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In Japanese, maitake (Grifola frondosa</EM>) means "dancing mushroom."

In Japanese, maitake (Grifola frondosa) means “dancing mushroom.” One story is that the mushroom’s appearance - small overlapping fan-shaped caps with stalks that often fuse together in a heavy mass - resembles a cluster of dancing butterflies. However it came by its name, maitake’s medicinal properties are giving us something to dance about today.

Maitake is rich in fibre and low in calories and fat. It is reported to aid in cancer prevention and is believed to reduce the side-effects of chemotherapy. It is also used as an immune support tonic.

Prior to the late 1970s, maitake was only accessible as a wild harvested mushroom, but due to recent developments in cultivation techniques it is now widely available.

The Chemistry of the Dance

Clincial studies suggest that maitake activates various “effector” cells, such as natural killer (NK) cells and macrophages (cells that engulf and kill foreign substances) and T cells, which are white blood cells that can destroy some tumour cells. Clinical studies have found beta-glucan polysaccharides (complex sugar molecules) that are bound to proteins stimulate this response. A standardized and purified active form of the beta-glucans has demonstrated significant anti-tumour and antiviral actions in animal tests.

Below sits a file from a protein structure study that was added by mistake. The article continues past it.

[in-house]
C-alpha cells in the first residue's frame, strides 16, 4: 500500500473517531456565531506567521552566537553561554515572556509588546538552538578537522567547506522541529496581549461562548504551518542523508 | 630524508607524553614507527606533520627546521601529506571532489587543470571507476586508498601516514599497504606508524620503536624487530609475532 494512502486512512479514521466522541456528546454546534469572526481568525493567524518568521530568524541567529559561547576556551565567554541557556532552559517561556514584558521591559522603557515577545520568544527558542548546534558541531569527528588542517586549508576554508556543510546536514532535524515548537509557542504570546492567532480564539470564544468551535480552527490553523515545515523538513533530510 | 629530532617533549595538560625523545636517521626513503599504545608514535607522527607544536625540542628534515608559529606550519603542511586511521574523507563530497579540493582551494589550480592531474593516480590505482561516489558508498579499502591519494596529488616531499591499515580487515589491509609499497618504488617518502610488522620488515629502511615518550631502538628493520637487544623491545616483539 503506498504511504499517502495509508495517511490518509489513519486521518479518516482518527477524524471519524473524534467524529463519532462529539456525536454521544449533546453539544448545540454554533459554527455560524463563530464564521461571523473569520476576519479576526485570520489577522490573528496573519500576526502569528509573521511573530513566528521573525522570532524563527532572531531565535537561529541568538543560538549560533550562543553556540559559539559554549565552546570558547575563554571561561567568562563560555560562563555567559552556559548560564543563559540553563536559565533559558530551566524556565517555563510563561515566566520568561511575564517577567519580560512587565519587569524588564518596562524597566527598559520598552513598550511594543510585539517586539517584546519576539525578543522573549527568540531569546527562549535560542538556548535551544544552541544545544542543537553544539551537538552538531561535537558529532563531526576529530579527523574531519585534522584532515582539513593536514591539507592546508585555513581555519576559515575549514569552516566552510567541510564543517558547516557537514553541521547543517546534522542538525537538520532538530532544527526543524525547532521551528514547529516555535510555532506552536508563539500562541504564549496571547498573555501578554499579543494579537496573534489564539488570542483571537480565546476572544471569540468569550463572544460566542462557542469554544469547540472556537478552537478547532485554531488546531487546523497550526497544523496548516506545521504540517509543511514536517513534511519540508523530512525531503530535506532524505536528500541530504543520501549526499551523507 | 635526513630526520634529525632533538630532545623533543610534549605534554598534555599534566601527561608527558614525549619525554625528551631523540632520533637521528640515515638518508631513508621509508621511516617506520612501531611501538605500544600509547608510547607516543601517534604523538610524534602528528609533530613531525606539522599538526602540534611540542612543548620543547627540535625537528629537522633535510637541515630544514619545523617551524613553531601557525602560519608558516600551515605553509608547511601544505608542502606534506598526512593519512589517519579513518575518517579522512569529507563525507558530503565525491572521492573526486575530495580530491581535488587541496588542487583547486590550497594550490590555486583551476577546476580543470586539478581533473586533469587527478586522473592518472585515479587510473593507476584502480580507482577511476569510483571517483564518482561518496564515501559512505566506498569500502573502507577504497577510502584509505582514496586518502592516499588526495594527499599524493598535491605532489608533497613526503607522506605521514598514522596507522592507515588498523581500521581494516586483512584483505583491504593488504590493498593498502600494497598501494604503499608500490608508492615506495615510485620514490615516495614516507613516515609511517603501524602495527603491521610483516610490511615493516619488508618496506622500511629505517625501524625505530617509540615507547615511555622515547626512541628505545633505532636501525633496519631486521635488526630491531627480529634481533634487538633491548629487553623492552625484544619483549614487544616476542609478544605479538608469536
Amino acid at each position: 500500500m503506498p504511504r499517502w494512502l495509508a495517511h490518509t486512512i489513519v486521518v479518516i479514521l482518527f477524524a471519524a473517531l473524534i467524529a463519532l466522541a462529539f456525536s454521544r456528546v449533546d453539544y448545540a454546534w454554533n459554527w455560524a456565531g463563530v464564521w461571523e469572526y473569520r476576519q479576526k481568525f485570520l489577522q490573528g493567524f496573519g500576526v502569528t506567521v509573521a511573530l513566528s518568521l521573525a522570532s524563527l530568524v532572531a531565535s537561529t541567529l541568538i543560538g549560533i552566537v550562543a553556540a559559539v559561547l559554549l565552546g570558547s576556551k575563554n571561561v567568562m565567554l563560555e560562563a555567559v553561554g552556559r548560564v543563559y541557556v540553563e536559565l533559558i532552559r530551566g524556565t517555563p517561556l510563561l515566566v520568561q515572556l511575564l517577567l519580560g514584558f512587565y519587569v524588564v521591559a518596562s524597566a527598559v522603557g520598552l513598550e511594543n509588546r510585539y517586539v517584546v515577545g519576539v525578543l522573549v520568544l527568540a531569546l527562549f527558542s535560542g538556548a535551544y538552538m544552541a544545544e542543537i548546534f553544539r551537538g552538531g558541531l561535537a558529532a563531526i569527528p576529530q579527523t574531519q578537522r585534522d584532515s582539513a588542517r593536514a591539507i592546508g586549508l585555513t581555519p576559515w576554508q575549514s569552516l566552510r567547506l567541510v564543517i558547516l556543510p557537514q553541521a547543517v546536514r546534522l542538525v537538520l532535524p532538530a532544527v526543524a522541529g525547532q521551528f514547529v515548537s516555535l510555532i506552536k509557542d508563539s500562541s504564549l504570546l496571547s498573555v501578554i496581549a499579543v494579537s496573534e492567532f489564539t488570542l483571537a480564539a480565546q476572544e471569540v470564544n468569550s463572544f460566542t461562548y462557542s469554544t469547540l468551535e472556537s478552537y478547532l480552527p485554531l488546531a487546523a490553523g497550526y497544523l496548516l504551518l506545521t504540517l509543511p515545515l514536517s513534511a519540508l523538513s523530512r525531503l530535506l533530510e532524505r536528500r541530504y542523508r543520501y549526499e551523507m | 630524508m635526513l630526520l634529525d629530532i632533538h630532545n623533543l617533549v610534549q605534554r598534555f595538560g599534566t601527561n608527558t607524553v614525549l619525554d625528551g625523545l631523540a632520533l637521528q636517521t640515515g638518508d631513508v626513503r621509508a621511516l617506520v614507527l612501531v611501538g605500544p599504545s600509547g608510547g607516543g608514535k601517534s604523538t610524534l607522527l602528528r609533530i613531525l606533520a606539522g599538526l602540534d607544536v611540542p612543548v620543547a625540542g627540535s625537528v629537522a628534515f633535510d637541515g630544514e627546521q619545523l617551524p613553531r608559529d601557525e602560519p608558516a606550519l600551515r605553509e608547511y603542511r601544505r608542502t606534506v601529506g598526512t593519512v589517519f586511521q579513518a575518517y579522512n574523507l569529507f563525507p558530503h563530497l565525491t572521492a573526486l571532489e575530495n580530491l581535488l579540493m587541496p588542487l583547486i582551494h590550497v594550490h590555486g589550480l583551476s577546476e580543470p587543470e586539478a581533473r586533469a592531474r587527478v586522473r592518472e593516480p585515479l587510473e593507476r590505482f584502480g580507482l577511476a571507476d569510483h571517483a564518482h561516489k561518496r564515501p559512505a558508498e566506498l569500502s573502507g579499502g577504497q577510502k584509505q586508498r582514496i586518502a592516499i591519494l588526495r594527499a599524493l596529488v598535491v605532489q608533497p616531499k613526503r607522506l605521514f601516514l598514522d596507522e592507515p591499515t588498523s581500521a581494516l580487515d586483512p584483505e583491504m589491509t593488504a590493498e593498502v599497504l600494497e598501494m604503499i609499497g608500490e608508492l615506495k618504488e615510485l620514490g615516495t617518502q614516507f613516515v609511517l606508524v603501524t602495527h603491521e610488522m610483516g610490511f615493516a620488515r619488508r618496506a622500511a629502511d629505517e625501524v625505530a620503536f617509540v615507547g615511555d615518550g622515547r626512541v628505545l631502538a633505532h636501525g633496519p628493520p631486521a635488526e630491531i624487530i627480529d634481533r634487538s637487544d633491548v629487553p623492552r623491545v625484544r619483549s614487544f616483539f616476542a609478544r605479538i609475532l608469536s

Maitake mushroom extracts, in particular, have been shown to potentially slow the growth of tumours, protect healthy cells from becoming cancerous, and help prevent cancer metastasis. Maitake may also minimize the side-effects of chemotherapy such as hair loss, nausea, loss of appetite, and pain.

In a recent long-term human study, the maitake mushroom extract appeared to stimulate the body’s natural defense system against HIV. Preliminary unpublished clinical reports suggest that topical use of maitake mushroom liquid extract and DMSO (dimethylsulfoxide) shows promise in treating Kaposi’s sarcoma, a skin tumour that can afflict AIDS patients.

Animal studies conducted in the last 20 years have shown that powdered, whole maitake can lower elevated blood pressure, prevent the development of hypertension, and is effective at lowering blood sugar levels in diabetic test animals.

How Should I Take It?

Christopher Hobbs, author of Medicinal Mushrooms - An Exploration of Tradition, Healing and Culture (Botanica Press, 2003), recommends a daily intake of 3,000 to 7,000 milligrams in tea and soups or in supplement form. The commercial preparations generally provide three to 25 mg of standardized extract together with 75 to 250 mg of the whole powder per capsule (take two capsules twice daily). The liquid form contains 7.5 mg pure extract per 28 drops (suggested dosage is 12 to 20 drops three times daily). The benefits of maitake mushroom extract may be enhanced when combined with the whole mushroom.


To date, most of the published studies on maitake have been animal studies and have not indicated any adverse effects. The whole powder and fraction forms have low toxicity and are considered safe. Some studies reveal a possible hypoglycemic effect on Type II diabetic patients.

The Bottom Line

Maitake is popular among consumers not only for its culinary use but also for it anti-tumour and immune-stimulating properties. In addition, it can potentially benefit people with hypertension and diabetes and provide support for chemotherapy patients and people with the AIDS virus.



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